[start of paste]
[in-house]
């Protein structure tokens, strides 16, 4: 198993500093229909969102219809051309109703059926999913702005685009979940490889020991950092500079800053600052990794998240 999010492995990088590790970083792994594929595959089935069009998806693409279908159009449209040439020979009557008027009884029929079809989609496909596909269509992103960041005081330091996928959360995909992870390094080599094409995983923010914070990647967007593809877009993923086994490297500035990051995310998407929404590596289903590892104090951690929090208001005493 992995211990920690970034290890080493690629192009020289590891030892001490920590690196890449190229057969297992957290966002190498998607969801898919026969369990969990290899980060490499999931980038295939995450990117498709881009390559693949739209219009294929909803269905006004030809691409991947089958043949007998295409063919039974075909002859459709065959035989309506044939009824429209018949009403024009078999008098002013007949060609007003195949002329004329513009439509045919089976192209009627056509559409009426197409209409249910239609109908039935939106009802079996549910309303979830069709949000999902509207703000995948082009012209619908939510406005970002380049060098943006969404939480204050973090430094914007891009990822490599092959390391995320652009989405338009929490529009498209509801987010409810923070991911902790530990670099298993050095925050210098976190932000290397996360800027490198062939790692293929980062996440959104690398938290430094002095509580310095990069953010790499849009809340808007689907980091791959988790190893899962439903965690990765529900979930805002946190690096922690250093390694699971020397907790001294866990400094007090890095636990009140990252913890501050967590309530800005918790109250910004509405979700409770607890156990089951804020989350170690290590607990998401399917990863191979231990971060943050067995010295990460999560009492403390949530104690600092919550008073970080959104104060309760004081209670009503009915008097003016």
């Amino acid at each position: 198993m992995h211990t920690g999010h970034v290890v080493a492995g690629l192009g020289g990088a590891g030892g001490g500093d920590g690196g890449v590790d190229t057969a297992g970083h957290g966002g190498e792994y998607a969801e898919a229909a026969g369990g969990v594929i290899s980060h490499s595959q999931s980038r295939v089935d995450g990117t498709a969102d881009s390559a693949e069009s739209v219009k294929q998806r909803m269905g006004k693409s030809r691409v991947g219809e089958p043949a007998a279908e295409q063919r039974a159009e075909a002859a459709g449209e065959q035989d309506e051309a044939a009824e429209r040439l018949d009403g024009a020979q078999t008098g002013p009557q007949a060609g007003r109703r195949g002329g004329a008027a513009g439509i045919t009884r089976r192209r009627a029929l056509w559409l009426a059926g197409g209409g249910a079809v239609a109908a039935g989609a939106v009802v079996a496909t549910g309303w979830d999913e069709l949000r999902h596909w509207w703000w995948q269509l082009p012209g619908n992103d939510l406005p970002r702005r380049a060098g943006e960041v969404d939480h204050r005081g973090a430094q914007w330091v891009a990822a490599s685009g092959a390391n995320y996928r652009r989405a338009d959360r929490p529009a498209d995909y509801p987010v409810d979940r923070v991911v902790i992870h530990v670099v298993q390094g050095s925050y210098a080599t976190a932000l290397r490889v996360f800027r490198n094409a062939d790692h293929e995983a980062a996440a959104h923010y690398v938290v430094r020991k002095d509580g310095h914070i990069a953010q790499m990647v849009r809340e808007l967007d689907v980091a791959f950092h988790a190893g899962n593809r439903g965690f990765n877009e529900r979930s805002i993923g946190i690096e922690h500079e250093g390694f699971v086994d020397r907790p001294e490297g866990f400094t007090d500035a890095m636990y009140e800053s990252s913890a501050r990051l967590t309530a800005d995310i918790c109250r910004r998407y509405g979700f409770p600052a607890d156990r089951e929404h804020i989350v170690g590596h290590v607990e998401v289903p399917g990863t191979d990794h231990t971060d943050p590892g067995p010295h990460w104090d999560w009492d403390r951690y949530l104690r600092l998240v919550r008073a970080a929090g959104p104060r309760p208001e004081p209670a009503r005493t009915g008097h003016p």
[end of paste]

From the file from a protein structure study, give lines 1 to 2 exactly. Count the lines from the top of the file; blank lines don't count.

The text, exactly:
[in-house]
């Protein structure tokens, strides 16, 4: 198993500093229909969102219809051309109703059926999913702005685009979940490889020991950092500079800053600052990794998240 999010492995990088590790970083792994594929595959089935069009998806693409279908159009449209040439020979009557008027009884029929079809989609496909596909269509992103960041005081330091996928959360995909992870390094080599094409995983923010914070990647967007593809877009993923086994490297500035990051995310998407929404590596289903590892104090951690929090208001005493 992995211990920690970034290890080493690629192009020289590891030892001490920590690196890449190229057969297992957290966002190498998607969801898919026969369990969990290899980060490499999931980038295939995450990117498709881009390559693949739209219009294929909803269905006004030809691409991947089958043949007998295409063919039974075909002859459709065959035989309506044939009824429209018949009403024009078999008098002013007949060609007003195949002329004329513009439509045919089976192209009627056509559409009426197409209409249910239609109908039935939106009802079996549910309303979830069709949000999902509207703000995948082009012209619908939510406005970002380049060098943006969404939480204050973090430094914007891009990822490599092959390391995320652009989405338009929490529009498209509801987010409810923070991911902790530990670099298993050095925050210098976190932000290397996360800027490198062939790692293929980062996440959104690398938290430094002095509580310095990069953010790499849009809340808007689907980091791959988790190893899962439903965690990765529900979930805002946190690096922690250093390694699971020397907790001294866990400094007090890095636990009140990252913890501050967590309530800005918790109250910004509405979700409770607890156990089951804020989350170690290590607990998401399917990863191979231990971060943050067995010295990460999560009492403390949530104690600092919550008073970080959104104060309760004081209670009503009915008097003016």